Skewed Book on Holocaust to Remain in Slovak Schools

A teacher’s manual romanticizing the lot of Slovak Jews during World War II will not be withdrawn from Slovakian schools.

Ondrej Nemcok, Slovakia’s deputy minister of education, said this week that “History of Slovakia for Slovaks” would remain in school libraries, though it would not be used as an educational tool.

“If the manual is distributed to schools, why shouldn’t it remain in libraries?” Nemcok said Tuesday. “In Germany, `Mein Kampf’ was distributed and was available in libraries,” said Nemcok, referring to the infamous treatise written by Adolf Hitler.

Slovak Jews have voiced outrage at the government’s decision, and at the perceived support for the manual by the Catholic Church.

“We have protested several times against this open approval of fascism,” said Josef Weiss, director of the Central Federation of Jewish Religious Communities in Slovakia.

The senior education official’s comments came less than two weeks after Slovak Prime Minister Vladimir Meciar criticized the manual at a conference in Amsterdam.

He said the publication “could not be used in the education sector” because segments of the manual are “inaccurate and historically wrong.”

The premier’s comments led many observers to believe the manual would be withdrawn after protests by Jewish groups and other organizations, including the European Union, which had financed the publication and distribution of 90,000 copies of the manual. The EU later explained its decision to fund the manual as an oversight.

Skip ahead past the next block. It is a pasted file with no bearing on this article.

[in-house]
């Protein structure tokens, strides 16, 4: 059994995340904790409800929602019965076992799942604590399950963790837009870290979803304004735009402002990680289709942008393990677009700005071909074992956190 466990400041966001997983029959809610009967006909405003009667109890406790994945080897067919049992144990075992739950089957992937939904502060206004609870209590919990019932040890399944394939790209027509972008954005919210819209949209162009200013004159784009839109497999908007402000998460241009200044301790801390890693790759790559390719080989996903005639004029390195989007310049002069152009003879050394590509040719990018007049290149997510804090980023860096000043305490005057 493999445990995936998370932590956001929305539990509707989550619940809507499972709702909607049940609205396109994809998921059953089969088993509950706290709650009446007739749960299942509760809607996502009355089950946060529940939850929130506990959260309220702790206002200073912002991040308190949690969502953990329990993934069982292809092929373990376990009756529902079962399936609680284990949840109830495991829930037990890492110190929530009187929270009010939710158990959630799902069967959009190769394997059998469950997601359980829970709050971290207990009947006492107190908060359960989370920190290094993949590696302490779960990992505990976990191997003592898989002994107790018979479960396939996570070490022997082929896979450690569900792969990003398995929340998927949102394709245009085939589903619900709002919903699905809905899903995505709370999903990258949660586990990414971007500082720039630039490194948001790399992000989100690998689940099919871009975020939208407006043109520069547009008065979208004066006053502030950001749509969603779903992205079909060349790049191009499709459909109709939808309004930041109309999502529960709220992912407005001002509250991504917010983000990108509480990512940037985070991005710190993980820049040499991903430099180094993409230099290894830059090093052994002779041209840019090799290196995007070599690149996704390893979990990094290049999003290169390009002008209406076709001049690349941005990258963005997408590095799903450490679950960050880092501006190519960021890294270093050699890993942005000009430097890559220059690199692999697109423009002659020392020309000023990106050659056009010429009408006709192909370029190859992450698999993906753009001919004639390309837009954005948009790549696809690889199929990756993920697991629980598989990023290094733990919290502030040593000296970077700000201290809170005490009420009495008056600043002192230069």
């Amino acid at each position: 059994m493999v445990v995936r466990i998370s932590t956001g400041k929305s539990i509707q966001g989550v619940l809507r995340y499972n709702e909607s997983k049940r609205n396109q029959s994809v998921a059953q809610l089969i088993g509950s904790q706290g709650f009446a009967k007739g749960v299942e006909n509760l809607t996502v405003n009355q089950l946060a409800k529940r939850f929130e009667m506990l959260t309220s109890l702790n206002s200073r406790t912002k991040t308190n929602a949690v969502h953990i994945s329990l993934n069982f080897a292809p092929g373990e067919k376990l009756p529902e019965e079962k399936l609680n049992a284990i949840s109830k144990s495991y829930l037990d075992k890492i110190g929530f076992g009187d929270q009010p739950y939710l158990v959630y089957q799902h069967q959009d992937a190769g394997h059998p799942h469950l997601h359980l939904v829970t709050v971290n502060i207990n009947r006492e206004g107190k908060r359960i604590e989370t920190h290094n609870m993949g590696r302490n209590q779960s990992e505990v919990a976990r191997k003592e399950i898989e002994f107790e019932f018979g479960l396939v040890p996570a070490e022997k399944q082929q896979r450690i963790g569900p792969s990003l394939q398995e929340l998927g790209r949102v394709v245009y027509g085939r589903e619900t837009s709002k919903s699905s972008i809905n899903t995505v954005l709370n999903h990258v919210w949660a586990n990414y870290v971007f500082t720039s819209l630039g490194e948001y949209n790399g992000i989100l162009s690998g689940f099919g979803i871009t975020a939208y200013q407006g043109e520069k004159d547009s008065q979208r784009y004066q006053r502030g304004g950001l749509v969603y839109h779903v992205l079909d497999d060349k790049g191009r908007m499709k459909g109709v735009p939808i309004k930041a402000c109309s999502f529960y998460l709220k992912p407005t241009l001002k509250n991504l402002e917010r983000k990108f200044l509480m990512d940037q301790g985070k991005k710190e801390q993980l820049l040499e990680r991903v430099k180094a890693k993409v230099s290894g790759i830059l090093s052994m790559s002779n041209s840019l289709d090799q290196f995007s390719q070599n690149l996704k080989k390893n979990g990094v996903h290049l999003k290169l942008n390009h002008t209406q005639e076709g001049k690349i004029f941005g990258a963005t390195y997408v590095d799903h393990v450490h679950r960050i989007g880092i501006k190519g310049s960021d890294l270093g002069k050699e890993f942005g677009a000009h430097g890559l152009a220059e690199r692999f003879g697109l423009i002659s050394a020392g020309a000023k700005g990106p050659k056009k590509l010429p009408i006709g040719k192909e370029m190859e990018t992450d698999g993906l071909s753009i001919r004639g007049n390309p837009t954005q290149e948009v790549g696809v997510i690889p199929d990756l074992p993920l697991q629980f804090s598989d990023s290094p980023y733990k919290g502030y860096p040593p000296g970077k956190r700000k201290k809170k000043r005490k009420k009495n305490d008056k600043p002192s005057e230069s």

The manual, written by Milan Durica, a Slovak priest and Padua University professor, states that during school holidays, children detained in an internment camp near Bratislava “could spend a period outside with Jewish families living in freedom.”

“Dentists were even able to offer gold teeth” to the camp’s residents, “which the great majority of the Slovak population could not afford,” the text states.

Jaroslav Sranek, spokesman for the Jewish federation, said that at a June 30 meeting attended by national religious leaders and Slovak President Michal Kovac, Cardinal Jan Korec and other high-ranking church officials expressed their support of the manual.

Korec was unavailable for comment, but the Slovak Press Agency TASR quoted the archbishop’s office in Trnava as stating that the manual “is a professionally written overview of the history of Slovakia and Slovaks drafted in national spirit.”

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